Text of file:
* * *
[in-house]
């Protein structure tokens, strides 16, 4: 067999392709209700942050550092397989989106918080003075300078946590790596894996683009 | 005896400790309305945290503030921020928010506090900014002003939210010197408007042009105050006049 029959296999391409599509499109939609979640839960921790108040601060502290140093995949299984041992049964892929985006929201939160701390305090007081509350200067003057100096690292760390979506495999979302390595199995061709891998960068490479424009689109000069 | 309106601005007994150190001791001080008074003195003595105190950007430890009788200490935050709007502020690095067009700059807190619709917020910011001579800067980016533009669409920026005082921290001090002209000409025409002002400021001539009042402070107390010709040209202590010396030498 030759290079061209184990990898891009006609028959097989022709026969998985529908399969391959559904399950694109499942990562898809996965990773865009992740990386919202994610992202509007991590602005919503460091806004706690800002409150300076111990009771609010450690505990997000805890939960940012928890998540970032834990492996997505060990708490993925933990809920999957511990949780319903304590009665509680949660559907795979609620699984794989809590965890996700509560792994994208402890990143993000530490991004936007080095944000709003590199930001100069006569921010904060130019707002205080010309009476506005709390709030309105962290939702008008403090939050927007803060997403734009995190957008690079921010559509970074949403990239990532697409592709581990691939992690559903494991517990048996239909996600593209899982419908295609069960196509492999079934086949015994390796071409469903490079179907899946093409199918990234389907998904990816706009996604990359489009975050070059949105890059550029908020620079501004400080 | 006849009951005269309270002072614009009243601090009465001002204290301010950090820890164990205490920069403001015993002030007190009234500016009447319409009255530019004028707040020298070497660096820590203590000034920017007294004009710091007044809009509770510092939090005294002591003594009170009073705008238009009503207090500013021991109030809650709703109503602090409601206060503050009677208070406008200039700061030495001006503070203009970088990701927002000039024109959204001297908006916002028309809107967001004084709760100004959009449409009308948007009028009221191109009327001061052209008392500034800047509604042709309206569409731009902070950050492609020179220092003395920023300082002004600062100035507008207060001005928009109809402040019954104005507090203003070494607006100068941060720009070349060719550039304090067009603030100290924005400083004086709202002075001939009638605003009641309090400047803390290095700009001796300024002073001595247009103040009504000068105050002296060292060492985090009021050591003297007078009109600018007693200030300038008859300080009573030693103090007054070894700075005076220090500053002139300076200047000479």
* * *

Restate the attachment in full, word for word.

[in-house]
């Protein structure tokens, strides 16, 4: 067999392709209700942050550092397989989106918080003075300078946590790596894996683009 | 005896400790309305945290503030921020928010506090900014002003939210010197408007042009105050006049 029959296999391409599509499109939609979640839960921790108040601060502290140093995949299984041992049964892929985006929201939160701390305090007081509350200067003057100096690292760390979506495999979302390595199995061709891998960068490479424009689109000069 | 309106601005007994150190001791001080008074003195003595105190950007430890009788200490935050709007502020690095067009700059807190619709917020910011001579800067980016533009669409920026005082921290001090002209000409025409002002400021001539009042402070107390010709040209202590010396030498 030759290079061209184990990898891009006609028959097989022709026969998985529908399969391959559904399950694109499942990562898809996965990773865009992740990386919202994610992202509007991590602005919503460091806004706690800002409150300076111990009771609010450690505990997000805890939960940012928890998540970032834990492996997505060990708490993925933990809920999957511990949780319903304590009665509680949660559907795979609620699984794989809590965890996700509560792994994208402890990143993000530490991004936007080095944000709003590199930001100069006569921010904060130019707002205080010309009476506005709390709030309105962290939702008008403090939050927007803060997403734009995190957008690079921010559509970074949403990239990532697409592709581990691939992690559903494991517990048996239909996600593209899982419908295609069960196509492999079934086949015994390796071409469903490079179907899946093409199918990234389907998904990816706009996604990359489009975050070059949105890059550029908020620079501004400080 | 006849009951005269309270002072614009009243601090009465001002204290301010950090820890164990205490920069403001015993002030007190009234500016009447319409009255530019004028707040020298070497660096820590203590000034920017007294004009710091007044809009509770510092939090005294002591003594009170009073705008238009009503207090500013021991109030809650709703109503602090409601206060503050009677208070406008200039700061030495001006503070203009970088990701927002000039024109959204001297908006916002028309809107967001004084709760100004959009449409009308948007009028009221191109009327001061052209008392500034800047509604042709309206569409731009902070950050492609020179220092003395920023300082002004600062100035507008207060001005928009109809402040019954104005507090203003070494607006100068941060720009070349060719550039304090067009603030100290924005400083004086709202002075001939009638605003009641309090400047803390290095700009001796300024002073001595247009103040009504000068105050002296060292060492985090009021050591003297007078009109600018007693200030300038008859300080009573030693103090007054070894700075005076220090500053002139300076200047000479």